1-5-4 "The Kingdoms of this World"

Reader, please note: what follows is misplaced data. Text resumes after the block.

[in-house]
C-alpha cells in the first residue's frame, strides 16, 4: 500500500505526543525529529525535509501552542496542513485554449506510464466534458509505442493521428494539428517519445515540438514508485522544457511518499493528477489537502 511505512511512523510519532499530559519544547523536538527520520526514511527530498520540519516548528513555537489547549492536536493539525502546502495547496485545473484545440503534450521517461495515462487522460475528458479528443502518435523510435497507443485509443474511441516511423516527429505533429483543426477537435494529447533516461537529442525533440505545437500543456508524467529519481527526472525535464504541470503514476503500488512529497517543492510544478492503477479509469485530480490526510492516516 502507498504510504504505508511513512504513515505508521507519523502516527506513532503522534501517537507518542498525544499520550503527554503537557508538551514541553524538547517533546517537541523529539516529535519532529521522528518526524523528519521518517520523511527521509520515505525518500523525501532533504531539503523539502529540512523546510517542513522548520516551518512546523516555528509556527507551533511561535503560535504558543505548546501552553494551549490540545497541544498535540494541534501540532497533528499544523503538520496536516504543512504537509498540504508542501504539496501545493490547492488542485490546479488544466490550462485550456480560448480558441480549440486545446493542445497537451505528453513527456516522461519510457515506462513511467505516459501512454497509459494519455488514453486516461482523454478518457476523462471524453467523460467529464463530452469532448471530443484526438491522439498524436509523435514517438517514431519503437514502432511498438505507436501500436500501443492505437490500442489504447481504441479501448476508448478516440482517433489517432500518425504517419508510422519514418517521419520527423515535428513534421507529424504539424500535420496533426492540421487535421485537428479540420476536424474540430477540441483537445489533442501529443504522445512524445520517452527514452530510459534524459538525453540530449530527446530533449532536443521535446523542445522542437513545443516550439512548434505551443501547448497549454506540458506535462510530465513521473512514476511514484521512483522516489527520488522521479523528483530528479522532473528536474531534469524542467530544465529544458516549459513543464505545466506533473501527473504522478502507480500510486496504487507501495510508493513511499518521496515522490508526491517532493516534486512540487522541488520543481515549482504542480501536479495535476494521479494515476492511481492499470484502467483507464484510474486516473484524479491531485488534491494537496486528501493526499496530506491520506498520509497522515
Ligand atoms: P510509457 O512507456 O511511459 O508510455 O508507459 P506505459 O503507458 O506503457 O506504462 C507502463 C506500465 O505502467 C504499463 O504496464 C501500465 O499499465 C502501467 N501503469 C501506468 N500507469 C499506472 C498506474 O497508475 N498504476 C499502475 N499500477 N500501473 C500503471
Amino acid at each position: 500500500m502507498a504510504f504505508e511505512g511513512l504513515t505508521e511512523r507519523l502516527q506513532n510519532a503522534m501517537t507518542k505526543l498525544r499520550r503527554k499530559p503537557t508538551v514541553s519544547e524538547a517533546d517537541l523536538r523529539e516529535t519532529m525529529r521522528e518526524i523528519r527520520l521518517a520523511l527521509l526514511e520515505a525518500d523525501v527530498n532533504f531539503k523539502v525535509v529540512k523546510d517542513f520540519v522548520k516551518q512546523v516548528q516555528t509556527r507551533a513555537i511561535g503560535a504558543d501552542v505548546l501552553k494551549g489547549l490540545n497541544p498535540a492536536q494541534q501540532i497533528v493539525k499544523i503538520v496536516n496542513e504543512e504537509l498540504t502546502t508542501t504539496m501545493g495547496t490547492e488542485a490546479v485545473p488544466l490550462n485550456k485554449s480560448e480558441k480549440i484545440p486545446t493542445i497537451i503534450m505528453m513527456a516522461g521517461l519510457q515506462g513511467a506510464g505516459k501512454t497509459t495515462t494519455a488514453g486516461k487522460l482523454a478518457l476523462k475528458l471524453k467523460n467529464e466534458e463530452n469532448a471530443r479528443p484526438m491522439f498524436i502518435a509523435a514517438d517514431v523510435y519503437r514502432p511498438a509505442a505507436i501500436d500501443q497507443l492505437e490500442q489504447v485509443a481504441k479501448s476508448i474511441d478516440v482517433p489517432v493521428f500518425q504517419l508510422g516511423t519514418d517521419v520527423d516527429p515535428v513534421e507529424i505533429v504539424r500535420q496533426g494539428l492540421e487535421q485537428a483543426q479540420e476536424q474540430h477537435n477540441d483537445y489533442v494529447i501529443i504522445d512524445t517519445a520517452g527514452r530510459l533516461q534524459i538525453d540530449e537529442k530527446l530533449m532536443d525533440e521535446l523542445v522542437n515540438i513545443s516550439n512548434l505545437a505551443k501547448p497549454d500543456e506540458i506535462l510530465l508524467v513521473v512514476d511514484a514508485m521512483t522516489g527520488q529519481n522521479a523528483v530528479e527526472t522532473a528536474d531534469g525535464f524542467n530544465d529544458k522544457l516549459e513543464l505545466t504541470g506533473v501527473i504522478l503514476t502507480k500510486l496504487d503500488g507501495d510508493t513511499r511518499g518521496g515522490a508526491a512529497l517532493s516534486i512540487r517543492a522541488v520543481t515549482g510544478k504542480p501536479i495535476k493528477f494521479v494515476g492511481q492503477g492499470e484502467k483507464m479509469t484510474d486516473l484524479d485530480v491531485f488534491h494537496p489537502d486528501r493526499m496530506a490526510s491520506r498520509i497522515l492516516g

Throughout Scripture, the opposition between the kingdoms of this world and the Kingdom of God is highlighted. After the establishment of the first ecclesia in Jerusalem, the Acts record seems to emphasize the pointed conflict between the ecclesia and the world. Being " of one accord" was a hallmark of the early brethren (Acts 1:14; 2:1,46; 4:24; 5:12; 15:25); but the world were in " one accord" in their opposition to that united ecclesia (Acts 7:57; 12:20; 18:12; 19:29). The two women of Proverbs both have surface similarities; folly parodies wisdom. Thus the words of the adulteress drip honey and oil (Prov. 5:3), just as those of wisdom do (Prov. 16:24). Rabshakeh promised the Jews an Assyrian Kingdom where everyone sat under their own vine and fig tree- consciously parodying Micah’s contemporary prophecies of God’s future Kingdom (Is. 36:16 cp. Mic. 4:4). The Assyrian Kingdom was set up as a parody of Solomon’s, which was the Kingdom of God (1 Kings 4:25; 2 Chron. 9:8). A glance through the descriptions of the beasts- the Kingdoms of this world- reveals that they are all set up in terms of the Lord Jesus and His Kingdom. The opening vision of Rev. 1 presents the Lord in His post-resurrection glory; but elements of that description occur throughout Revelation in portraying the beasts. The point is, they are all false-Christ’s. The Lord has a voice as the sound of many waters (Rev. 1:15), but the serpent, on the surface, speaks with just the same voice (Rev. 12:15). The four empire-beasts of Dan. 7, the kingdoms of this world, are a parody of the four living creatures of the cherubim (Rev. 4:6). The rejected man who built greater barns, such was his blessing, would have thought that he was receiving the blessings of righteousness (Prov. 3:10). There was a cruel and subtle confusion between the wicked and righteous. Israel actually fell for this; they came to describe the Egypt they had been called out from as the land flowing with milk and honey (Num. 16:13). And so we have the same tendency to be deceived into thinking that the kingdoms of this world, the world around us, is effectively the Kingdom of God, the only thing worth striving after.